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J Neurotrauma. 2019 Jun 6. doi: 10.1089/neu.2018.5918. [Epub ahead of print]

Low-Field Magnetic Stimulation Restores Cognitive and Motor Functions in the Mouse Model of Repeated Traumatic Brain Injury: Role of Cellular Prion Protein.

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1 Department of Anatomy, Physiology, Pharmacology, College of Medicine, University of Saskatchewan, Saskatoon, Saskatchewan, Canada.
2 Department of Psychiatry, College of Medicine, University of Saskatchewan, Saskatoon, Saskatchewan, Canada.


Traumatic brain injury (TBI)/concussion is a growing epidemic throughout the world. Memory and neurobehavioral dysfunctions are among the sequelae of TBI. Dislodgement of cellular prion protein (PrPc) and disruption of circadian rhythm have been linked to TBI. Low-field magnetic stimulation (LFMS) is a new noninvasive repetitive transcranial magnetic stimulation (rTMS) technique that generates diffused and low-intensity magnetic stimulation to deep cortical and subcortical areas. The role of LFMS on PrPc, proteins related to the circadian rhythm, and behavior alterations in a repeated TBI mouse model were studied in the present study. TBI was induced to the mice (right hemisphere) using weight-drop method, once daily for 3 days. LFMS treatment was given for 20 min once daily for 4 days (immediately after each TBI induction). The results showed that LFMS-treated TBI mice significantly improved cognitive and motor function as evidenced by open field exploration, rotarod, and novel location recognition tasks. In addition, a significant increase in PrPc and decreased glial fibrillary acidic protein levels were observed in cortical and hippocampal regions of LFMS-treated TBI mice brain compared with sham-treated TBI mice, while neuronal nuclei level was significantly increased in cortical region. In LFMS-treated mice, a decrease in proteins related to circadian rhythm were observed, compared with sham-treated TBI mice. The results obtained from the study demonstrated the neuroprotective effect of LFMS, which may be through regulating PrPc and/or proteins related to circadian rhythm. Thus, the present study suggests that LFMS may improve the subject's neurological condition following TBI.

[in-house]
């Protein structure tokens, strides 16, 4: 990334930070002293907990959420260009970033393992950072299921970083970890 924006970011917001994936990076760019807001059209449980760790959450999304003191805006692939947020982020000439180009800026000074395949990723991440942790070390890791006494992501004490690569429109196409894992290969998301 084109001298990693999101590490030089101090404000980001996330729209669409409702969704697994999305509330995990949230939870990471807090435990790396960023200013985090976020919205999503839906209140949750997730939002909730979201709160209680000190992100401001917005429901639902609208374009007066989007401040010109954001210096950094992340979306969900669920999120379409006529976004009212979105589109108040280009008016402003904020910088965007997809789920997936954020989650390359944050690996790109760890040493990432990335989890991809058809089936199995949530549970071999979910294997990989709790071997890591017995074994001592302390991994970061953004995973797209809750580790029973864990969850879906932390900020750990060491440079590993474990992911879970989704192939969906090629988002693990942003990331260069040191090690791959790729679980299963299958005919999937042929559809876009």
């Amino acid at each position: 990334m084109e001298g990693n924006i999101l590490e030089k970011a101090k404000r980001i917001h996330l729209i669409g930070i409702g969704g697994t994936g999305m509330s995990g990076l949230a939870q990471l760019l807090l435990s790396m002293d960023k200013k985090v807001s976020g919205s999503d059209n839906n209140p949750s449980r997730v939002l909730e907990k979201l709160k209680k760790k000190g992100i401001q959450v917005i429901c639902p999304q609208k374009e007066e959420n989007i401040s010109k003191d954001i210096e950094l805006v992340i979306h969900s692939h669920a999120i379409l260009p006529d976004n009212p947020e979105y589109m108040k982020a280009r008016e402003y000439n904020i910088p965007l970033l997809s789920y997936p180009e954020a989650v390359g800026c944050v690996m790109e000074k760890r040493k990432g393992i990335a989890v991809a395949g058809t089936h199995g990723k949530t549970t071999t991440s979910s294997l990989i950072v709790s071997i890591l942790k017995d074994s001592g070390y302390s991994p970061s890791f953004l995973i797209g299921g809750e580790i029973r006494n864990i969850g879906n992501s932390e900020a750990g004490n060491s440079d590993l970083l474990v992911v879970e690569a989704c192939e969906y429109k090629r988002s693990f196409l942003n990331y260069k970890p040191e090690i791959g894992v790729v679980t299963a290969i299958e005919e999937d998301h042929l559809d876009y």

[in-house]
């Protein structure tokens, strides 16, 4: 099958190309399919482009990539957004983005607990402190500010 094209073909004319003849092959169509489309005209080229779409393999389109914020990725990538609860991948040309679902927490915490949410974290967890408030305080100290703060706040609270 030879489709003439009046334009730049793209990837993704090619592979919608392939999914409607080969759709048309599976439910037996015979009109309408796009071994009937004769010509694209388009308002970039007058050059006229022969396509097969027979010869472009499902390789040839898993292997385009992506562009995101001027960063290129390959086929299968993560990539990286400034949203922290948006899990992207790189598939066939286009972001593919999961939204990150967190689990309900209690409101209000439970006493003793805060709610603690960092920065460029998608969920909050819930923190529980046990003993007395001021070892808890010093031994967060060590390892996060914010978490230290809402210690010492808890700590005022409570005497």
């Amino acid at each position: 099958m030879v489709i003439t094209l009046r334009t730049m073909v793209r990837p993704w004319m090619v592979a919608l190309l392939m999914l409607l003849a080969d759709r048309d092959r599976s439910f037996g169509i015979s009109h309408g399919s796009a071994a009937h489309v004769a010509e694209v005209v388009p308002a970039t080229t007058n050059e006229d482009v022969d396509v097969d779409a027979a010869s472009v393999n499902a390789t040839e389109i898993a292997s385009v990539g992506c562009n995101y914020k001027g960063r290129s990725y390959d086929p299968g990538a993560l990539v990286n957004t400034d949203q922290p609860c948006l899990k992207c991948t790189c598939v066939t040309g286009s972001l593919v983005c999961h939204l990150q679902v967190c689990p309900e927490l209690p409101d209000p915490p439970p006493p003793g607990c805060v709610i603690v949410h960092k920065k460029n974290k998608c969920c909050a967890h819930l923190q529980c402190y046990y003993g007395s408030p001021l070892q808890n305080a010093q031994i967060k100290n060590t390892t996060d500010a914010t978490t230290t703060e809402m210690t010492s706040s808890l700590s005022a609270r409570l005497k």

cellular prion protein; circadian rhythm proteins; low-field magnetic stimulation; motor and cognitive functions; repeated traumatic brain injury


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